It was spring 1985 in the Waddington Range and Peter Croft was psyched. Just 26 at the time, Croft had long heard stories of isolated peaks rising 3,000 and 4,000 metres above gnarly glaciers, difficult terrain and the threat of bad weather.
By Alex Gabriel
And now here he was on a five-day, nine-summit traverse with friends Greg Foweraker and Don Serl. “Don was kind of like the King of the Coast Mountains,” Croft explains from his home in Bishop, California.
Facing a traverse that had never been completed, the trio travelled light with no radios, which meant, “If something bad happens you’re really kind of screwed,” Croft says. Everything went smoothly until the third bivouac, “Then we all got worked over.”
Foweraker got puking ill, but recovered, and Serl was nearly knocked off the east face of Asperity Mountain when falling ice chunks whacked his arm. “I’d never seen Don shaken,” Peter recalls, “but he was definitely shaken.”
Climbing on Serra V, the most difficult peak, went well despite a foreboding and gloomy sky. “It was pretty casual,” Croft says, “and then we started the most epic descent I’ve ever made.”
On the first rappel, Croft lost control of his rope, regaining a grip just in time to prevent himself from whizzing off the end. Then the whole cliff threatened to let go. As Foweraker and Serl yelled that huge boulders were coming down, Croft swung hard into a corner and shouted, “Are you kidding? I’m right underneath you!” He tucked in as blocks twice the size of toasters rained down all around. Amazed he had survived the whooshing onslaught, Croft hollered, “When are the big ones coming?”
“NOW!” TV-sized boulders sailed over his head, rattling Croft to the core.
He recalls feeling jittery, as if he had drank ten espressos. “I had no more funny jokes left in me.”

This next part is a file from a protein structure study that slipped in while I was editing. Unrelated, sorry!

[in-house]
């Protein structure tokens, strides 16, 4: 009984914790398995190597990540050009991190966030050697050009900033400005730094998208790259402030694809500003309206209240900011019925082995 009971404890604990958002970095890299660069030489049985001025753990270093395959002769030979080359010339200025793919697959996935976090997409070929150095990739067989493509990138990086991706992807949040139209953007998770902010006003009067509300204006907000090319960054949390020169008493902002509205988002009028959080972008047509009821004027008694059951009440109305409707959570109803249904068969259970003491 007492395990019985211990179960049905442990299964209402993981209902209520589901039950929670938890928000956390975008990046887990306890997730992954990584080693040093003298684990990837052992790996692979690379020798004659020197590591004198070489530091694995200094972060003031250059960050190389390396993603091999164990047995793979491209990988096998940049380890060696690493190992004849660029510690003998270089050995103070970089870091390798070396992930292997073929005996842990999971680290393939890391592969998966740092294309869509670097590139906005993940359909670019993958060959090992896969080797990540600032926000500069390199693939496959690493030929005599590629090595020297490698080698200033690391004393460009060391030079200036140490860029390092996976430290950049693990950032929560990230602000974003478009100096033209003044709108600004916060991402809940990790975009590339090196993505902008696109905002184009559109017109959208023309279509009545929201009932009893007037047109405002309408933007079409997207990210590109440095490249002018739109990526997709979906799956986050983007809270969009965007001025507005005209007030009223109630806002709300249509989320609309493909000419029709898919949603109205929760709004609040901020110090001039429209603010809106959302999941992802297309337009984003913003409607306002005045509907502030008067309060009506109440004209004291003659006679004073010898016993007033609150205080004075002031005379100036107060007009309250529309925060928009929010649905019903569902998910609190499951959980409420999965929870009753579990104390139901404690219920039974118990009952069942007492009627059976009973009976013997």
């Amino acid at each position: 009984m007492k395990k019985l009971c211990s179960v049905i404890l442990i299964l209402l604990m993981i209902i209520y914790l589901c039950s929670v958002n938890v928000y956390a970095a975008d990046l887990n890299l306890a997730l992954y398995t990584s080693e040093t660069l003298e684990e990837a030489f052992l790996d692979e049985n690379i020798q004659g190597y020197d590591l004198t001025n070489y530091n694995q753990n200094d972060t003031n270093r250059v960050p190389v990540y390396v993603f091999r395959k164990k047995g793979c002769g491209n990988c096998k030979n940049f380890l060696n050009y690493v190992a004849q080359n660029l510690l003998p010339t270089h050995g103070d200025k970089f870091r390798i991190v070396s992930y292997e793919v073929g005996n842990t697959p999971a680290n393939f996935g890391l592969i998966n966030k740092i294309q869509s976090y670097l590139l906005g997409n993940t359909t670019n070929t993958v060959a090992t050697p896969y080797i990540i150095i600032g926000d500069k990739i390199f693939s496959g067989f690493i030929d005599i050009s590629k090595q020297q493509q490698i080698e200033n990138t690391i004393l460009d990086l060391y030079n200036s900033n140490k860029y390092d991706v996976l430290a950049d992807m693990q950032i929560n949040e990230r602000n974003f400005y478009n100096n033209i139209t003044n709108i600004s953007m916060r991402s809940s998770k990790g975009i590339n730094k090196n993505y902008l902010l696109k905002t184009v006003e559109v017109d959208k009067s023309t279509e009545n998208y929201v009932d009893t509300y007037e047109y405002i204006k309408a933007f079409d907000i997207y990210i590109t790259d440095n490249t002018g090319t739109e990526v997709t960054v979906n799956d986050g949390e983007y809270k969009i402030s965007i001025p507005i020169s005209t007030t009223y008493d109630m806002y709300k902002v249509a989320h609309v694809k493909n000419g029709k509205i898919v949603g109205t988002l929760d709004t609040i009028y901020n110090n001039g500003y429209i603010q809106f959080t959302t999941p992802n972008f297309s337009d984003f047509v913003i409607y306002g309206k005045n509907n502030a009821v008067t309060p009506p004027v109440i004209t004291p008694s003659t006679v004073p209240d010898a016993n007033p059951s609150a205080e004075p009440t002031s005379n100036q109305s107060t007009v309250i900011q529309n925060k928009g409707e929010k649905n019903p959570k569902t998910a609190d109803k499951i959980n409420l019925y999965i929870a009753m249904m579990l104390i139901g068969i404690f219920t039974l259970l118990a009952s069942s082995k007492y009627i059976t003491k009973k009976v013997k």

Croft explains that his most memorable adventures seem to occur when “weird stuff comes up that you could never have foreseen, when there’s a level of intensity.” He says that that particular traverse remains a standout.
A master at moving over stone and gliding up and down mountains, Croft was born to climb. His record-setting achievements could fill volumes, and are peppered with examples of how his soft-spoken, unassuming nature, gracious personality, sense of humour and sheer unadulterated enthusiasm for climbing sets him apart.
From the mid-1980s onward, Croft set the climbing world on fire with a string of high profile, free solos and linkups in Yosemite. The one-day El Cap and Half Dome climb with John Bachar was “at least as good as anything I’d done in my life, and I was looking off in the distance like, ‘what’s next?’”
How about a gazillion sport climbs, boulder problems, big walls, and long traverses, such as his one-day Evolution Traverse in the High Sierras where he linked nine 13,000-foot peaks (“One of the very best,” in Croft’s words.)
Peter was wild about the outdoors as a boy, fishing, hiking and exploring around his home in Nanaimo, BC, but the first time he went rock climbing, he intrinsically knew: “This is it. This is who I am.”
The next step followed in 1975 at the Stawamus Chief in Squamish when a teenaged Croft, in full shank mountain boots, fell off the crux, lassoed a tree and shed blood to scrabble up “Sickle,” a 5.8 slab route. He was ecstatic. He’d tapped into his true euphoric self and began a tireless climbing quest. But it wasn’t all smooth on the path to achieving his god-like abilities and superb style.
In 1978, the self-described “total gumbie” was smitten with alpine climbing on the formidable northeast buttress of Mount Slesse. Michael Down recalls Croft being so overwhelmed by a super-exposed 5.7 crack that he led a 5.10 pitch instead. That night, Croft says he could have died happily of awesomeness. “It was so overpowering – just the feeling of being up there.”
Back on the rocks in Squamish, Croft and Hamish Fraser redefined hard rock climbing with the first free ascent of University Wall in 1982. Then, in 1983, non-stop ascents of South Howser, Bugaboo Spire, Crescent Spire and Snowpatch Spire further confirmed Croft’s leading-edge style.
His vivid descriptions reveal his “can’t hold back” exuberance. “Plunging along in the snow on the way to Snowpatch I tried to retain my composure, to pace myself, but finally gave in and ran down the hill, arms and legs whirring windmill style with the same sparkle and eagerness as a five year old on an adventure,” he wrote in the 1984 Canadian Alpine Journal.
Croft, now 55, muses that he is best at chickening out or “picking my battles.” He has honed a safety buffer by backing off when something doesn’t feel right and is never afraid to go with Plan B.
“The climbing and the continuing adventure are the important parts,” Croft says. “Get out there. Get after it.”